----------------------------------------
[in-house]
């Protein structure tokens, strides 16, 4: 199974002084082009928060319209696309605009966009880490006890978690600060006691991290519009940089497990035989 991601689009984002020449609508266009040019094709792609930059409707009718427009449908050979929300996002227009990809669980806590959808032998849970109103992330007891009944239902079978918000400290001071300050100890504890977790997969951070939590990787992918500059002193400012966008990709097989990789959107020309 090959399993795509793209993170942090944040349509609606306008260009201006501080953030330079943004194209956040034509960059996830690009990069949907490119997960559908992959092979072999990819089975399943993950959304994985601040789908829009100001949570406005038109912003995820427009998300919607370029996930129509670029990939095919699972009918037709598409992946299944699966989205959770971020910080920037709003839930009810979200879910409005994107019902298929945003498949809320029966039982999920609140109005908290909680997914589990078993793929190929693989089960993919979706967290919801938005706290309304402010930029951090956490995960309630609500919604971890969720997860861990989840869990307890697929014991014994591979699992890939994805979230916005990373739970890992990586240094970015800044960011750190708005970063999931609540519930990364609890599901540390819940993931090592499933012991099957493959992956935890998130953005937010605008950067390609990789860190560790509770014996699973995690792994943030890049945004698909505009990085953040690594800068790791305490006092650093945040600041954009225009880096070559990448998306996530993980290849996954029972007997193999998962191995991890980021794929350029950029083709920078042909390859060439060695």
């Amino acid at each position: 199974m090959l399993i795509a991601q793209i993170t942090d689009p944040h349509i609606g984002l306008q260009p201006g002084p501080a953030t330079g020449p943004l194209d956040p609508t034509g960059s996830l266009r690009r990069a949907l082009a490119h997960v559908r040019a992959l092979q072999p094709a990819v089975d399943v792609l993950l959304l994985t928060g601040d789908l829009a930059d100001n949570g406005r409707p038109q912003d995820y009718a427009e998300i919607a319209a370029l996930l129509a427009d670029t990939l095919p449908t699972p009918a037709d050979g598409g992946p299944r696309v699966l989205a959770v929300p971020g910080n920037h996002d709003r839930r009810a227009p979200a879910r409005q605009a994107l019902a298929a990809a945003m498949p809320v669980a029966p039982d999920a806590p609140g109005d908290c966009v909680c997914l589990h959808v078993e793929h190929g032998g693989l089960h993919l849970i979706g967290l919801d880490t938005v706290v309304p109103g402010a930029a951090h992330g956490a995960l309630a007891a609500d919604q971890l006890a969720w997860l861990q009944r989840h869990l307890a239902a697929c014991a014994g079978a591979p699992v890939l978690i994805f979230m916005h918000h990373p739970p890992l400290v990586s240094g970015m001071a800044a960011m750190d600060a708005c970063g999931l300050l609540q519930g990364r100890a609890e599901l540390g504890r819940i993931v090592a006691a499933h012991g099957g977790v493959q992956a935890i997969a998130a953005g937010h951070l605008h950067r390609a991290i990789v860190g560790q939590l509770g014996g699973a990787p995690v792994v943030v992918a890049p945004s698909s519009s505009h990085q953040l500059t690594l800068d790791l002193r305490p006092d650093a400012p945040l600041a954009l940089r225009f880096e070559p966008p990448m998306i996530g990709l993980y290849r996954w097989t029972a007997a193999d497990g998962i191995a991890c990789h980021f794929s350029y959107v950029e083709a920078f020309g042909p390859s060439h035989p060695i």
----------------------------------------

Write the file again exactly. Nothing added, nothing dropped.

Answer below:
[in-house]
């Protein structure tokens, strides 16, 4: 199974002084082009928060319209696309605009966009880490006890978690600060006691991290519009940089497990035989 991601689009984002020449609508266009040019094709792609930059409707009718427009449908050979929300996002227009990809669980806590959808032998849970109103992330007891009944239902079978918000400290001071300050100890504890977790997969951070939590990787992918500059002193400012966008990709097989990789959107020309 090959399993795509793209993170942090944040349509609606306008260009201006501080953030330079943004194209956040034509960059996830690009990069949907490119997960559908992959092979072999990819089975399943993950959304994985601040789908829009100001949570406005038109912003995820427009998300919607370029996930129509670029990939095919699972009918037709598409992946299944699966989205959770971020910080920037709003839930009810979200879910409005994107019902298929945003498949809320029966039982999920609140109005908290909680997914589990078993793929190929693989089960993919979706967290919801938005706290309304402010930029951090956490995960309630609500919604971890969720997860861990989840869990307890697929014991014994591979699992890939994805979230916005990373739970890992990586240094970015800044960011750190708005970063999931609540519930990364609890599901540390819940993931090592499933012991099957493959992956935890998130953005937010605008950067390609990789860190560790509770014996699973995690792994943030890049945004698909505009990085953040690594800068790791305490006092650093945040600041954009225009880096070559990448998306996530993980290849996954029972007997193999998962191995991890980021794929350029950029083709920078042909390859060439060695």
């Amino acid at each position: 199974m090959l399993i795509a991601q793209i993170t942090d689009p944040h349509i609606g984002l306008q260009p201006g002084p501080a953030t330079g020449p943004l194209d956040p609508t034509g960059s996830l266009r690009r990069a949907l082009a490119h997960v559908r040019a992959l092979q072999p094709a990819v089975d399943v792609l993950l959304l994985t928060g601040d789908l829009a930059d100001n949570g406005r409707p038109q912003d995820y009718a427009e998300i919607a319209a370029l996930l129509a427009d670029t990939l095919p449908t699972p009918a037709d050979g598409g992946p299944r696309v699966l989205a959770v929300p971020g910080n920037h996002d709003r839930r009810a227009p979200a879910r409005q605009a994107l019902a298929a990809a945003m498949p809320v669980a029966p039982d999920a806590p609140g109005d908290c966009v909680c997914l589990h959808v078993e793929h190929g032998g693989l089960h993919l849970i979706g967290l919801d880490t938005v706290v309304p109103g402010a930029a951090h992330g956490a995960l309630a007891a609500d919604q971890l006890a969720w997860l861990q009944r989840h869990l307890a239902a697929c014991a014994g079978a591979p699992v890939l978690i994805f979230m916005h918000h990373p739970p890992l400290v990586s240094g970015m001071a800044a960011m750190d600060a708005c970063g999931l300050l609540q519930g990364r100890a609890e599901l540390g504890r819940i993931v090592a006691a499933h012991g099957g977790v493959q992956a935890i997969a998130a953005g937010h951070l605008h950067r390609a991290i990789v860190g560790q939590l509770g014996g699973a990787p995690v792994v943030v992918a890049p945004s698909s519009s505009h990085q953040l500059t690594l800068d790791l002193r305490p006092d650093a400012p945040l600041a954009l940089r225009f880096e070559p966008p990448m998306i996530g990709l993980y290849r996954w097989t029972a007997a193999d497990g998962i191995a991890c990789h980021f794929s350029y959107v950029e083709a920078f020309g042909p390859s060439h035989p060695i």